I’m going to write a bit of something about the background to Alan Plater’s great 1985 comedy-drama The Beiderbecke Affair. If you’re a big fan of Plater and of the series, you may know most of what I’m going to say, but even if that’s the case, there’s a little bit at the end that you probably don’t already know. You might not be interested in it, but you won’t have known about it.
The tale of how the series came to the screen is a shaggy-dog story worthy of Plater himself. A thoroughly professional screen-writer, as well as a droll and witty one, Alan Plater had been commissioned at the end of the 1970s to adapt J.B. Priestley’s The Good Companions for television. He was asked to do it in 13 hour-long episodes, but he said he could do it in nine. When asked about the other four weeks, he said: “Easy. I’ll write you a four-part original. I fancy doing a non-violent thriller.” And so the deal was done.
What he came up with was a little thing called Get Lost! starring Alun Armstrong and Bridget Turner as two schoolteachers from Leeds caught up in a low-key thriller plot about… well, this, as explained by Alan Plater himself in his autobiography Doggin’ Around:
“The idea came from a newspaper item. It said that according to official records, twenty thousand people disappeared every year. I think that was the number. It might have been more, but whichever way you looked at it, it was a lot of people and a lot of unexplained disappearances.”
Get Lost! concerns the disappearance of the husband of Judy Threadgold (Bridget Turner) and her investigations, alongside fellow-teacher Neville Keaton (Alun Armstrong), to find out what happened to him. There’s a bit with a gun, but no one dies, and no one gets significantly hurt. It’s all about small events, little niggles, and droll dialogue. The series was broadcast in 1981.
What has all this to do with The Beiderbecke Affair? Well, Get Lost! didn’t set the world on fire, but it did well enough for Plater to suggest a sequel, provisionally entitled Get Lost! Revisited. (I think he should have called it Get Stuffed! or possibly Get Knotted!, but that’s another story.) He wrote the scripts but then discovered that Alun Armstrong wasn’t available for the filming. So, waste not, want not, he revised the scripts with different character names, the production team brought together an entirely new cast, and Beiderbecke was born. Without Get Lost!, The Beiderbecke Affair would quite simply never have happened.
All straight so far? Good.
But there’s more, and here we’re venturing into deep waters, because what I’m going to say is pure speculation. It could be nonsense, explained by that old jester, coincidence. All the same, though, let’s just imagine something.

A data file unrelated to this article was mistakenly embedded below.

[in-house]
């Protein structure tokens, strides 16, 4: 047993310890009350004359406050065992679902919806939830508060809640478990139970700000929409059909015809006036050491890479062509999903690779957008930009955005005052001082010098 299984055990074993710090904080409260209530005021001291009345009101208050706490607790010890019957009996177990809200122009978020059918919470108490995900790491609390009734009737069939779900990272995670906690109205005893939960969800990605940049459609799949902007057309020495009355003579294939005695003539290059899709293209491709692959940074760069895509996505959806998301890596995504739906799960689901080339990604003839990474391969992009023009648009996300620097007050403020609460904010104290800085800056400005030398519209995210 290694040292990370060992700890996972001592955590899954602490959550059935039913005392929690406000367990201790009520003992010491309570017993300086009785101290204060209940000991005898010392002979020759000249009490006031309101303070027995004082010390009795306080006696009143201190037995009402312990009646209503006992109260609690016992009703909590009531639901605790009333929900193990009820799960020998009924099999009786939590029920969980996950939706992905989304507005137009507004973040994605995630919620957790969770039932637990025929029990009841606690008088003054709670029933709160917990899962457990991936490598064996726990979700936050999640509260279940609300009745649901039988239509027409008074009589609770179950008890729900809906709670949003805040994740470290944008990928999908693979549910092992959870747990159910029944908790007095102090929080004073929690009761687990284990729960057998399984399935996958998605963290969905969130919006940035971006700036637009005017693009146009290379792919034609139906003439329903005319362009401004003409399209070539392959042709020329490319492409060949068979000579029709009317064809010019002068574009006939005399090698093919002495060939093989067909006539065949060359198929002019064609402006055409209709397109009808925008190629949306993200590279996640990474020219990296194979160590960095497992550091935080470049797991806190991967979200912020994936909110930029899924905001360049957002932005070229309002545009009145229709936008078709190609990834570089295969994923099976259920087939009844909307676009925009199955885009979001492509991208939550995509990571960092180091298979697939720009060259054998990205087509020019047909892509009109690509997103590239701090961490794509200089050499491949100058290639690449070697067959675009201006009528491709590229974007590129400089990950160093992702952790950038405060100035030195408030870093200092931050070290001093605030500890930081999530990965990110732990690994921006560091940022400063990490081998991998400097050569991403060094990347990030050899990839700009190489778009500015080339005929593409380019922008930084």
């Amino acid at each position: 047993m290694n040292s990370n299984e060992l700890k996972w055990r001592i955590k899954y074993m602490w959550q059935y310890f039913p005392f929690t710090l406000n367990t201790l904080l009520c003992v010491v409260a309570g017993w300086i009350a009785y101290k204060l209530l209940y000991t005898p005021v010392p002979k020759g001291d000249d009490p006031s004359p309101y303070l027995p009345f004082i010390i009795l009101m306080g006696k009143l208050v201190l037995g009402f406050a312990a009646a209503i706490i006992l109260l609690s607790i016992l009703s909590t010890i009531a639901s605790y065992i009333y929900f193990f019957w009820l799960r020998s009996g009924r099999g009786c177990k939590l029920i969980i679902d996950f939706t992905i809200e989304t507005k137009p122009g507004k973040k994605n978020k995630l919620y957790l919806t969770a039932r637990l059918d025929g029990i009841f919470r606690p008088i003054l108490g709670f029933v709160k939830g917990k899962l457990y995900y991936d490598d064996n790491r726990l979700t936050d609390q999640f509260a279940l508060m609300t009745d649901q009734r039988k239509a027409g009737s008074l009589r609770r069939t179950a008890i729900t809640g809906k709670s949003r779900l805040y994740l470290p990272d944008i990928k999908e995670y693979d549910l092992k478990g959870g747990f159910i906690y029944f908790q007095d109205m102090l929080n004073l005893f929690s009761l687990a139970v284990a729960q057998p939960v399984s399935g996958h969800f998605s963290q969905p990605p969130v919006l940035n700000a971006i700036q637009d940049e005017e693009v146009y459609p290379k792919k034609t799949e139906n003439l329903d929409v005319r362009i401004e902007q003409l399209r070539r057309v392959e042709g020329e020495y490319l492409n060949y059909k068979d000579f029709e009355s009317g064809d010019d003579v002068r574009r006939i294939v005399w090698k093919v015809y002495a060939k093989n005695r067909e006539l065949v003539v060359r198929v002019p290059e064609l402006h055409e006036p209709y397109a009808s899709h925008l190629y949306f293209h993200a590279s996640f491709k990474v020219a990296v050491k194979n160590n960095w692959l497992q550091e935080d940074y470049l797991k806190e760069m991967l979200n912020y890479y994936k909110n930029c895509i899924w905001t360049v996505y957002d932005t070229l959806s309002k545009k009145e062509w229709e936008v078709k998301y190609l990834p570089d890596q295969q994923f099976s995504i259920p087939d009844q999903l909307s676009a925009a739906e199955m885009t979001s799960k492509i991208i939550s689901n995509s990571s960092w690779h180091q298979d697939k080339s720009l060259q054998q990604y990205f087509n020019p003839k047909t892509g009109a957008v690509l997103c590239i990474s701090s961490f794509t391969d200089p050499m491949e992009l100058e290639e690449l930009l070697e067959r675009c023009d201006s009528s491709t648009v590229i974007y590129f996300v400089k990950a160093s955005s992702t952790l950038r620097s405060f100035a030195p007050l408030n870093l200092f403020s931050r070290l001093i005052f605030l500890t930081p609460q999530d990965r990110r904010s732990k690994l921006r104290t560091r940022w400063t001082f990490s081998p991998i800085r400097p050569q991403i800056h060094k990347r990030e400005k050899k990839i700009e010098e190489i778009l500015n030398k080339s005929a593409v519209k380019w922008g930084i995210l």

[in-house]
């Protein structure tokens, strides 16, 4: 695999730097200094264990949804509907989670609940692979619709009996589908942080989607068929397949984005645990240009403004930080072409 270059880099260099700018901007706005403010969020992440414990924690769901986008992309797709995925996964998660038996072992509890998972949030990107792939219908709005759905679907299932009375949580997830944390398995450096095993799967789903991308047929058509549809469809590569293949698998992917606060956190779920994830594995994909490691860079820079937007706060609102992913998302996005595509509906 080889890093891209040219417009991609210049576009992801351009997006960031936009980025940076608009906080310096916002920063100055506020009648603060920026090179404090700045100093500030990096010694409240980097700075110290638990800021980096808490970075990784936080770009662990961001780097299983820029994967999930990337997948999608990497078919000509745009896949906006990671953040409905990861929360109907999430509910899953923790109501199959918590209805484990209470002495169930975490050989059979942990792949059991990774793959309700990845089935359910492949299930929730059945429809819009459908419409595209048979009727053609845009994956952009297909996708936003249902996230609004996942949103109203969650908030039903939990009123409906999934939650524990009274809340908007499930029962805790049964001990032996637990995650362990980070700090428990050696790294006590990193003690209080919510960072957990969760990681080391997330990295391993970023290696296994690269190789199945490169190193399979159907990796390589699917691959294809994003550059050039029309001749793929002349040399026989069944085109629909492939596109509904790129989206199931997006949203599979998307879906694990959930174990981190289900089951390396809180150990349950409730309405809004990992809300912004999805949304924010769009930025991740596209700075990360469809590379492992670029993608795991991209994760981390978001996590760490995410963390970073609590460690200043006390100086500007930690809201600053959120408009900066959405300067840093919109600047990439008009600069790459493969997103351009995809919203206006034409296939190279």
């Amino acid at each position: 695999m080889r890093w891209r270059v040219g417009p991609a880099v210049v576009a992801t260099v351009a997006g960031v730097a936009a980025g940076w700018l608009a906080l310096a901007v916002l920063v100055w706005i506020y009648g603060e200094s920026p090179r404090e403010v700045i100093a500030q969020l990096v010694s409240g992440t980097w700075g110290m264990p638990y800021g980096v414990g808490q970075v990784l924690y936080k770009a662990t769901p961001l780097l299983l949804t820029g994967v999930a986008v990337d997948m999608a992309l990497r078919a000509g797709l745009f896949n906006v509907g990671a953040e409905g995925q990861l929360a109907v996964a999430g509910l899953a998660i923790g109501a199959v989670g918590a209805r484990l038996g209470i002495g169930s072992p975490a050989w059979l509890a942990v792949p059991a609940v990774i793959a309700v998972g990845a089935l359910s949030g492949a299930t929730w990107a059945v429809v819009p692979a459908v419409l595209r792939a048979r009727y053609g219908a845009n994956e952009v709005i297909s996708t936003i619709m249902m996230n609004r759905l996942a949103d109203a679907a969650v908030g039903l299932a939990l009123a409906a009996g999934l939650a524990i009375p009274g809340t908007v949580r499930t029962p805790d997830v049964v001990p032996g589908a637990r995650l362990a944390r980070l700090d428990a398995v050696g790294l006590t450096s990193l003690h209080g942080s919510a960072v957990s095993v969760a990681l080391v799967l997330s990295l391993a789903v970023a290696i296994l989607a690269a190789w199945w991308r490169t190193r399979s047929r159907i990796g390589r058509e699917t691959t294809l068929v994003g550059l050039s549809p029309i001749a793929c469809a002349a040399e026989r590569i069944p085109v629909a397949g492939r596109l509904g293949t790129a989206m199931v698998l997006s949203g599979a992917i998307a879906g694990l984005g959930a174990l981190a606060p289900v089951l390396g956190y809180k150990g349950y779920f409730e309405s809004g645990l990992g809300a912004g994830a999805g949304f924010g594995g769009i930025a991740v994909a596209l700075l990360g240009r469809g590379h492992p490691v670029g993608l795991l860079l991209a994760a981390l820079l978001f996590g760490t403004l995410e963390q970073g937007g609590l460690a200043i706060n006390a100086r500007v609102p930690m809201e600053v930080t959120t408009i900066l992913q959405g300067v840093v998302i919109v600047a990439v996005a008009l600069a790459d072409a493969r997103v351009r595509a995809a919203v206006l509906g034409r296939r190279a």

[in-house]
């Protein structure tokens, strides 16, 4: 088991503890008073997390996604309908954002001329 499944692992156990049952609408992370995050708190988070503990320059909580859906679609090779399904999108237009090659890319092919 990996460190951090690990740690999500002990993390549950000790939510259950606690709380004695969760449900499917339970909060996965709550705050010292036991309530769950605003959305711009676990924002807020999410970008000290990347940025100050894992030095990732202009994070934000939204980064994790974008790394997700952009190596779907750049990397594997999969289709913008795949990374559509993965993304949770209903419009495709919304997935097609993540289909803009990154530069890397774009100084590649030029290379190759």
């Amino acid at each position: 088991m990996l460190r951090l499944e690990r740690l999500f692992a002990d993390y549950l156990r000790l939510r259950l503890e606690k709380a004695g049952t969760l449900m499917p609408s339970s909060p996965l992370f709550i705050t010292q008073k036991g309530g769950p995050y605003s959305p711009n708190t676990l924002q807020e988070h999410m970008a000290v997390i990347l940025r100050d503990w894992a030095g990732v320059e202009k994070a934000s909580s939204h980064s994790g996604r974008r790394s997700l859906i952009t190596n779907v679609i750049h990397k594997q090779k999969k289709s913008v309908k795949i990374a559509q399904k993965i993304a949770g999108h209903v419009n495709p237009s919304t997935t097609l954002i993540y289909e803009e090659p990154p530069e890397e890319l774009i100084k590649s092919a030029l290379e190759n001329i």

Back in 1979 or thereabouts, when Plater was turning his attention to adapting Priestley, let’s suppose he was reading some of Priestley’s other stuff as well. Let’s also suppose that one day he was turning the pages of Priestley’s 1949 volume of essays called Delight, which lists and describes some of the things that most delighted Priestley, including “Reading Detective Stories in Bed”:
“We enthusiasts are not fascinated by violence or the crime element in these narratives. Often, like myself, we deplore the blood-and-bones atmosphere and wish the detective novelists were not so conventional about offering us murder all the time. (A superb detective story could be written – and I have half a mind to write it – about people who were not involved in any form of crime. About disappearance or a double life, for example.)”
Those words could almost have been written by Alan Plater in his pitch for Get Lost! A mystery, without violence, without a crime, possibly about a disappearance? Now, there’s a thought….
As I say, this could just be coincidence. (And to keep the record straight, Priestley did write something like what he had outlined, in his 1967 novel It’s An Old Country.) But doesn’t it make sense to suppose that Alan Plater designed his little four-part thriller as an addendum to the Priestley: a deliberate tip of the hat to the Yorkshire sage, elaborating on one of his own ideas?
Note: in this blog I have referred to: Doggin’ Around by Alan Plater (2006), The Beiderbecke Affair by William Gallagher (2012), and Delight by J.B. Priestley (1949).